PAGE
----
Monday, August 10, 2009
Anti-Israel graffiti in central city Ramallah
Across the West Bank are acres of stumps. Just row after row of thin sticks poking out of what looks like infertile brown soil. They are all that is left of thousands of silvery gray olive trees cut down by Israelis trying to flush Palestinians from areas of the West Bank they want, especially outside of Jerusalem. These leafless orchards are an especially raw and ugly sight, but far from the only jarring signs of ethnic warfare here.
Angry graffiti explodes across every wall and fence, not just the prison walls around Palestine. The West Bank is filthy too with litter. At the checkpoints and border crossings, disgusted drivers hurl garbage at the walls and at the armed guards. In Hebron, where the Jewish settlement Arabs find so intrusive sits above and to the side of the central city market, netting has been stretched above the stalls. It is intended to catch paper and worse thrown down into the Arab gutter from the Jewish heights. The net is filled, though you have to wonder if it never cleared out in order that the accumulation looks worse.
Vendors in Hebron boldly urge tourists to buy their slocky wares by saying, "Hey help me out. It's hard to make a living here and the Jews came 40 years ago!" For their part, Israeli guards seem to purposefully drag out and taunt drivers in ways mean and petty. We were denied entrance to the Tomb of Abner (not the cartoon character, Abraham, patriarch of Judaism and Christianity) by Israeli guards on the Arab side. Prayer is beginning in a half hour, they told us, so you can't go in. We'll be fast, we tried, we've come all the way from New York! "Go to the Jewish side," they told us without sympathy. Of course, our Palestinian guide, would not be allowed entrance there, which they knew. And he knew. We decided to eat Turkish delight and shop instead. Palestinians are barred from even driving the most direct route into Hebron from Jerusalem. They take a snaky, roller-coaster route that winds through mountains and villages. It's takes two hours in a hot car to go the 35 km and most of the time you look out the window into a valley far below at the sleek, shiny black ribbon of highway that is only for Israelis.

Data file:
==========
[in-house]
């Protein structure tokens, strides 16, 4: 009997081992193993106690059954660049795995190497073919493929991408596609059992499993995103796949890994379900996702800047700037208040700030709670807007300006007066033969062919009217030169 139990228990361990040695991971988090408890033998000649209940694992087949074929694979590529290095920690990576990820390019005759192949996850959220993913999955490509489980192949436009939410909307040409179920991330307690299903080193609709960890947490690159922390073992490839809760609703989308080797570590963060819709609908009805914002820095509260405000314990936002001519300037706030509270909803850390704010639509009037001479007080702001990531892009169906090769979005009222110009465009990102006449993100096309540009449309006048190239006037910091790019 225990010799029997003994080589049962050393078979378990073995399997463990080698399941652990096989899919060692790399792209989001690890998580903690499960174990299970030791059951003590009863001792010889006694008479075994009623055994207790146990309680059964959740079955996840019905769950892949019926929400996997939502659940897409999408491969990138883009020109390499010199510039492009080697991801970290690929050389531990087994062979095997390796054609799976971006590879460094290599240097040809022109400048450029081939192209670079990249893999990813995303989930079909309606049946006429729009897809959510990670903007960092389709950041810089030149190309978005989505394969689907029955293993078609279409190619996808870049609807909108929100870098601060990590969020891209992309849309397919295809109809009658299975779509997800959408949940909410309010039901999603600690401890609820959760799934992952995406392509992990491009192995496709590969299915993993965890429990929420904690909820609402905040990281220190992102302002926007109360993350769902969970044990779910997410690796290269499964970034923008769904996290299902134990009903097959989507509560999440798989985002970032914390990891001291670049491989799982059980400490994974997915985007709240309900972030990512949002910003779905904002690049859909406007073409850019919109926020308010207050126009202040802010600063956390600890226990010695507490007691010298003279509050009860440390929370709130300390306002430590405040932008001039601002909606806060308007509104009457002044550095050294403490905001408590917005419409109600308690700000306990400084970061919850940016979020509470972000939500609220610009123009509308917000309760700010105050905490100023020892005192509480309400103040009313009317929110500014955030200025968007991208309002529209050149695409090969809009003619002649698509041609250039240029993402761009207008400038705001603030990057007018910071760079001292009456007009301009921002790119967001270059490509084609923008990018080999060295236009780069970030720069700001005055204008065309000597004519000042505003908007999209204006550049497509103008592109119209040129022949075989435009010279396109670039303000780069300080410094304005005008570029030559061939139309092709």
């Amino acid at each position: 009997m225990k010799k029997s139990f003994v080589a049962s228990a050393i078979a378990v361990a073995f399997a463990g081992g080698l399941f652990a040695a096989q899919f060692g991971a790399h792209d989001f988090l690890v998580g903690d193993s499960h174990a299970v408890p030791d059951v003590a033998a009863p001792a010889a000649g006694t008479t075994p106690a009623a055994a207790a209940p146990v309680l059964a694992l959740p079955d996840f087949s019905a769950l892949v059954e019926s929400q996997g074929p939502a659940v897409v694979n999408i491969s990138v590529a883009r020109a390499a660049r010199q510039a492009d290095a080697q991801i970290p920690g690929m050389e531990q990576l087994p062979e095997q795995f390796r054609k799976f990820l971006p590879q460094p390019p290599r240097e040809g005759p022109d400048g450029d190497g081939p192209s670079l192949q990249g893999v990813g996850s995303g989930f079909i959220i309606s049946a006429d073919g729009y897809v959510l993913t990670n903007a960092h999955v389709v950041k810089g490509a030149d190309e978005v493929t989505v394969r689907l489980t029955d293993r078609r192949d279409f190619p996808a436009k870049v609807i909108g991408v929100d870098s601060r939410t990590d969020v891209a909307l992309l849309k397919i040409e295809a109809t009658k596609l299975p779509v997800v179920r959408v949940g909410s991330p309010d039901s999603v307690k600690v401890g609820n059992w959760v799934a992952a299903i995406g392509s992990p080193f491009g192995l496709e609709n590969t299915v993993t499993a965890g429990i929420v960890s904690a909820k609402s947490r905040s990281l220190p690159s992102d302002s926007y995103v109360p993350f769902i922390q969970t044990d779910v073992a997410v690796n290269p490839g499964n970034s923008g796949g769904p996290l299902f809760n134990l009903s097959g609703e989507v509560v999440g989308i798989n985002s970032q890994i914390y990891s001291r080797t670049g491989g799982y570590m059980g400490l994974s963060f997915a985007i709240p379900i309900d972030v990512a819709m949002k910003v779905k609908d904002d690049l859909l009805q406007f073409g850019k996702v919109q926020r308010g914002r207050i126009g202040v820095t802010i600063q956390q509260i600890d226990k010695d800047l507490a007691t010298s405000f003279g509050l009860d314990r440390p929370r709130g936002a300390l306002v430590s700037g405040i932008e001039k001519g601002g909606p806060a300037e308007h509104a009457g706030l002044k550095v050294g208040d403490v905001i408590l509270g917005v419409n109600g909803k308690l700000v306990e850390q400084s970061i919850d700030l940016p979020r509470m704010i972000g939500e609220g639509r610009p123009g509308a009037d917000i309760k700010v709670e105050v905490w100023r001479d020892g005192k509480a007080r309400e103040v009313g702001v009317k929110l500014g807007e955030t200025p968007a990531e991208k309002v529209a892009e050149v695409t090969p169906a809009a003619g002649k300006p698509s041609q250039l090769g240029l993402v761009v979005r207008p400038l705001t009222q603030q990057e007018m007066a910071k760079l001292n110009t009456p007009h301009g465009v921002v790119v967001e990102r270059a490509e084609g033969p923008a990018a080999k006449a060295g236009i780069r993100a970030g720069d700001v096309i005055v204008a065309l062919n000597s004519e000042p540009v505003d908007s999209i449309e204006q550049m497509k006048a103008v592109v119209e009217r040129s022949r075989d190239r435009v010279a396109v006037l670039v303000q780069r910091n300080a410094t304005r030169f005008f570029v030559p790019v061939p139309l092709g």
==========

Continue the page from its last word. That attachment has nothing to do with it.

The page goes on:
Coming here I thought the conflict similar to the ethnic hatred of the Balkans, but the better metaphor is from the US. Cast the Israelis as the American settlers and the Palestinians as Native Americans and you understand something of the conflict here. Both sides -- with reason -- feel under threat and, therefore, justified in whatever defensive or offensive measures they take including attacks that leave the innocent maimed, imprisonment and sabotage. When the US government wanted land the Navajos considered theirs in Nevada, Renee, noted, it had all the pinyon pine trees the Indians depended on cut down. The Arabs, like the Indians, are splintered and have no powerful outside allies. Other Arab nations except Jordan have supported them mostly just with rhetoric. The Israelis out-number and out-class the Palestinians in resources. (In some ways the fight in the Balkans seems more fair because the three sides are more evenly matched than here.)
I thought this an original observation until I talked with Jeff Price, a veteran foreign correspondent for the Baltimore Sun whose many assignments included the West Bank. After the Six Day War, he said, he asked an Israeli official when they were gonna give back the West Bank.
The official snorted and retorted: "When you give back Arizona."
UN human rights experts compare the situation on the West Bank to apartheid South Africa where Bantustans -- little fake states -- were set up as a way to keep blacks disjointed and isolated -- controllable. The idea is that Israel is fragmenting the territory of the West Bank and restricting movement among and between those fragments not to mention sending in Jewish settlers into even the areas that clearly have been Palestinian.
I kept trying to think pro-Israeli during my days here, trying not to be swayed by the sight of tree stumps and teenagers with guns and walls and poverty. But I don't feel it. The same Israelis who had the wisdom and resources to turn the desert green and build stunning cities in 60 years can't figure out a better way than this? History's most oppressed minority can't handle the minority within its own borders in some way different from how brutes in Europe dealt with them? You just really want to see the story of Israel end up better than what I saw here.
As for the future, well, there was that Jewish family behind me on the people mover going through Ben Gurion Airport on the way home. The mother, obviously American from her accent, was commenting on a series of beautiful posters on the airport walls to educate her children as we moved by them. Each commemorated one of 60 years in the history of Israel. We got to 1967 when the Israelis took over the West Bank after defeating its Arab attackers in the Six Day War and the mother asked her children, "What happened important that year?" The little boy immediately answered, "Jerusalem was reunited." "Right!" she answered brightly.
Just as American settlers saw their hold over the entire continent as Manifest Destiny, the Israelis seem able to overlook the suffering and displacement of the people in the way.